The war in Ukraine is raging unabated. There is no sign of it ending in near future although Ukraine has blinked. The Ukrainian leadership has hinted that they may not join NATO. It could be anybody’s guess if Putin will pull back after this assurance. It is doubtable as Russian President Putin thinks Ukraine is an inseparable part of Russia for reasons now known in public domain. So, on Putin’s part, war is unlikely to be terminated until he feels that Ukraine is under Russian grip through a proxy government or otherwise.
The likelihood of continuation of war in Ukraine increases with the lame-duck response to it from the Western powers. Putin seems to have a field day with no effective resistance from Ukraine, no direct response from the West except diplomatic efforts and sanctions, and more important, India and China supporting Russia in their respective ways.
As an independent and sovereign country reels under invasion by a powerful neighbour, a former super-power, we assess the response of other countries; middle powers like India aspiring to be a super-power, albeit in a ‘multi-polar world’, or a Vishwa Guru. The media in India, and indeed, many observers and commentators have applauded India’s position of neutrality vis-à-vis the ongoing war.
But, to be accurate, one may ask the obvious question, is India really neutral? The answer is no. India has supported Russia, making some murmur about her unease on the war, calling for diplomatic solution to the crisis, while recognising Russia’s concerns. Prime Minister Narendra Modi did make a phone call to Ukrainian President Volodymyr Zelenskyy. What exactly transpired between them is not known?
It has been reported that Modi extended moral support to Ukraine President reiterating the use of diplomatic route to end the war, and hostilities. He also urged the President to help evacuate the Indian students still stranded in Ukraine’s towns. That is commendable as getting the Indians out of a war zone is a national concern. It is right for Modi and South Block to focus on evacuating the students.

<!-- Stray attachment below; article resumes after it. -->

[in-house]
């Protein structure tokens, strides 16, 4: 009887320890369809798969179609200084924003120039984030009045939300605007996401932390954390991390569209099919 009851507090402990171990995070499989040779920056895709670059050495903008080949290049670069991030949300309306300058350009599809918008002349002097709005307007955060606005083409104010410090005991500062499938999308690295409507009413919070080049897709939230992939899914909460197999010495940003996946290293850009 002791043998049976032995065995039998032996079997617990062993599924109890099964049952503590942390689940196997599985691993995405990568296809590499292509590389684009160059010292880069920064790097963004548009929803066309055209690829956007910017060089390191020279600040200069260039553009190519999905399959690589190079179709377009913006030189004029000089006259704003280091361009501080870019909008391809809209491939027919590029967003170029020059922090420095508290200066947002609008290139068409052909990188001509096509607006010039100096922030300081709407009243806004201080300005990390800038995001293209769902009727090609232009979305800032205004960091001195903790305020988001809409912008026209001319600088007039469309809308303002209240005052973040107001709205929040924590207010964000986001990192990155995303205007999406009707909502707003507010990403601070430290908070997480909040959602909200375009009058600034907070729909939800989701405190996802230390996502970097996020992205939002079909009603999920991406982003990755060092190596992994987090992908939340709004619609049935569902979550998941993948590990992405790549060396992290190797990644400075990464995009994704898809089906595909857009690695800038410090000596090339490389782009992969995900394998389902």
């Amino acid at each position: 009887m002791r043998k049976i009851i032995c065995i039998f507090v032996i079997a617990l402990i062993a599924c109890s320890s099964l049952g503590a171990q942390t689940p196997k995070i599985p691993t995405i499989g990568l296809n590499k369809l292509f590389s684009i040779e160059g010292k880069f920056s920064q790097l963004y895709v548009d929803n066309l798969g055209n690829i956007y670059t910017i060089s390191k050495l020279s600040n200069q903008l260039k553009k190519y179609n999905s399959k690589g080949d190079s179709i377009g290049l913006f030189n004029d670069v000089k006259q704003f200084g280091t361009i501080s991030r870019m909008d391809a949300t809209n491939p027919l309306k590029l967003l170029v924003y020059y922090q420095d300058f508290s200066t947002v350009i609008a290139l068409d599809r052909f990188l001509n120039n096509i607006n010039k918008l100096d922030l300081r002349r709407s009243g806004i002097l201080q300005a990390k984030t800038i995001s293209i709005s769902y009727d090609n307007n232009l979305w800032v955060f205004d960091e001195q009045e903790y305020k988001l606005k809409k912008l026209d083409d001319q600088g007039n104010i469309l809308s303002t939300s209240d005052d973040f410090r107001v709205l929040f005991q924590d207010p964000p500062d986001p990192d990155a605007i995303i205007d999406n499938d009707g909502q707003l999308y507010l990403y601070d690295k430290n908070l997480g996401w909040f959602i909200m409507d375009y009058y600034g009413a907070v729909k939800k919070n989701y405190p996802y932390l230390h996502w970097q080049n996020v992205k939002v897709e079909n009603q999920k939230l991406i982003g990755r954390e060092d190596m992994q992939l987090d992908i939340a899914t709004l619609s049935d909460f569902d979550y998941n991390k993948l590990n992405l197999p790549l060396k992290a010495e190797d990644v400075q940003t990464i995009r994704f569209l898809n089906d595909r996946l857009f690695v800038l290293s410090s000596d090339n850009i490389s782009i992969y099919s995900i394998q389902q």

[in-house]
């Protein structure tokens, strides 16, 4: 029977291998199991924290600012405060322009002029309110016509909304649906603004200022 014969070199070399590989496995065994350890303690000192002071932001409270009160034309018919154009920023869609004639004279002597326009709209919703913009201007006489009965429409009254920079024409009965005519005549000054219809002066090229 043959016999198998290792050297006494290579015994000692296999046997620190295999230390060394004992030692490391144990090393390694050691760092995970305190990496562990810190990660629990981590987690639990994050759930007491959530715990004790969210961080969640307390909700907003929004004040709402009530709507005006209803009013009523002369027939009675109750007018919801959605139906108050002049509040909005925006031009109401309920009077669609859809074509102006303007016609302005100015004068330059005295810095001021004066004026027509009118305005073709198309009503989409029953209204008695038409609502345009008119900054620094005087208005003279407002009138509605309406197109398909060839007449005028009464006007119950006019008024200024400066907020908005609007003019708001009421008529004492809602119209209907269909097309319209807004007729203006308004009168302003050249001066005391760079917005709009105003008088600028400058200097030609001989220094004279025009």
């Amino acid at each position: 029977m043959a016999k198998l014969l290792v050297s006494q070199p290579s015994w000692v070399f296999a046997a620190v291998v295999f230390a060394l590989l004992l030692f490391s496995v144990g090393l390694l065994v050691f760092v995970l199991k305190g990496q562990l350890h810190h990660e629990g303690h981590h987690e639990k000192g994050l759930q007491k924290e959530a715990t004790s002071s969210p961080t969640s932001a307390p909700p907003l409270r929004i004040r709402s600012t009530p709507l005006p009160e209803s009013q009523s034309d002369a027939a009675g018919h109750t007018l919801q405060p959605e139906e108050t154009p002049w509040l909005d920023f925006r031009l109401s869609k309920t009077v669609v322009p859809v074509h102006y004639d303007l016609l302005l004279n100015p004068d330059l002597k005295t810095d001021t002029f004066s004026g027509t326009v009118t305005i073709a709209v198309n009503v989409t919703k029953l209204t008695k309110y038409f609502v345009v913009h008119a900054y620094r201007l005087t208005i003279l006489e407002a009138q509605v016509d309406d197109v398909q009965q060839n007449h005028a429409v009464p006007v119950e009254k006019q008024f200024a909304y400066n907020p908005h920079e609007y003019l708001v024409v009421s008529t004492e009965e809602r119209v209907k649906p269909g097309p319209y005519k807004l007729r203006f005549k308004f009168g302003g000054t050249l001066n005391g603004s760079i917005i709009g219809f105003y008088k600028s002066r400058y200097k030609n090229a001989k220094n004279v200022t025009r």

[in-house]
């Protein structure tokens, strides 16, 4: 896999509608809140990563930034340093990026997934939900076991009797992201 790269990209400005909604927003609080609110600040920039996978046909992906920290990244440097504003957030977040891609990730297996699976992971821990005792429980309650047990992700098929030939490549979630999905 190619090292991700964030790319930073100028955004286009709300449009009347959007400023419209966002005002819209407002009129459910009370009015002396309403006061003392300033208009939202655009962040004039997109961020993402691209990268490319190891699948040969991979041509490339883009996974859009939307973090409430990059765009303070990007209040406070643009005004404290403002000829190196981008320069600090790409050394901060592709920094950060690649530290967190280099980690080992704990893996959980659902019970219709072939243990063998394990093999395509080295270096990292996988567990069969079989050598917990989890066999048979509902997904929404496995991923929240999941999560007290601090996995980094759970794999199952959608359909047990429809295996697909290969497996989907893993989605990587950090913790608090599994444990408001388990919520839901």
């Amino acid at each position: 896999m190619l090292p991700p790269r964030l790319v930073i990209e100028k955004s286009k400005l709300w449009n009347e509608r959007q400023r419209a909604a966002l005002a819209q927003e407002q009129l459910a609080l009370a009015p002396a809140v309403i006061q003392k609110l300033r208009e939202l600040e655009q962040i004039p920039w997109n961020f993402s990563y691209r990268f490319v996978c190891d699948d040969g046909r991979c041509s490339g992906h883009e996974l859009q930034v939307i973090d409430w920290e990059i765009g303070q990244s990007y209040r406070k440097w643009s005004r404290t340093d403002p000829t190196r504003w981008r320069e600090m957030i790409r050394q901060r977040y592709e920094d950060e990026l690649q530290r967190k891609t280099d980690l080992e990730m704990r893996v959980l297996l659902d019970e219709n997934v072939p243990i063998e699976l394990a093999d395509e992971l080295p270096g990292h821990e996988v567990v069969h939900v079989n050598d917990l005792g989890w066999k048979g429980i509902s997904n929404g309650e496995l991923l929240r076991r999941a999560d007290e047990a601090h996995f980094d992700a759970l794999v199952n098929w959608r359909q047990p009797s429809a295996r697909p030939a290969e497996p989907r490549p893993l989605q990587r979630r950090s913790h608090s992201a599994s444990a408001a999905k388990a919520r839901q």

Beyond that, the government spokesperson and their supporters maintain that India’s position on war on Ukraine is in keeping with her national interest. As events unfolded before and during the war –namely the breach of word and trust by Americans and their allies on expansion of NATO to the East, Putin’s conviction of Ukrainians being of the same stock and history as Russians are, the allusion by Putin to the ‘Soviet Imperium’ comprising Russia, Belarus and Ukraine — New Delhi asserts that India’s stand on the war is vindicated and her national interest is protected. India has been prudent.
At present India is in competition and conflict with China. It is an asymmetrical contest. China is much bigger than India in size, economy and military. Therefore, India needs to have friends and partners to defend herself. Could Russia be an ally vis-à-vis China. Yes, in a sense. Russia would like to have China and India as its friends in facing the West. Russia could persuade China to accommodate India if New Delhi agrees to play second fiddle to both. Is that prudent? Should India be in the camp of China, Russia North Korea and Pakistan? This is like sleeping with two enemies at the same time. Is it in our national interest?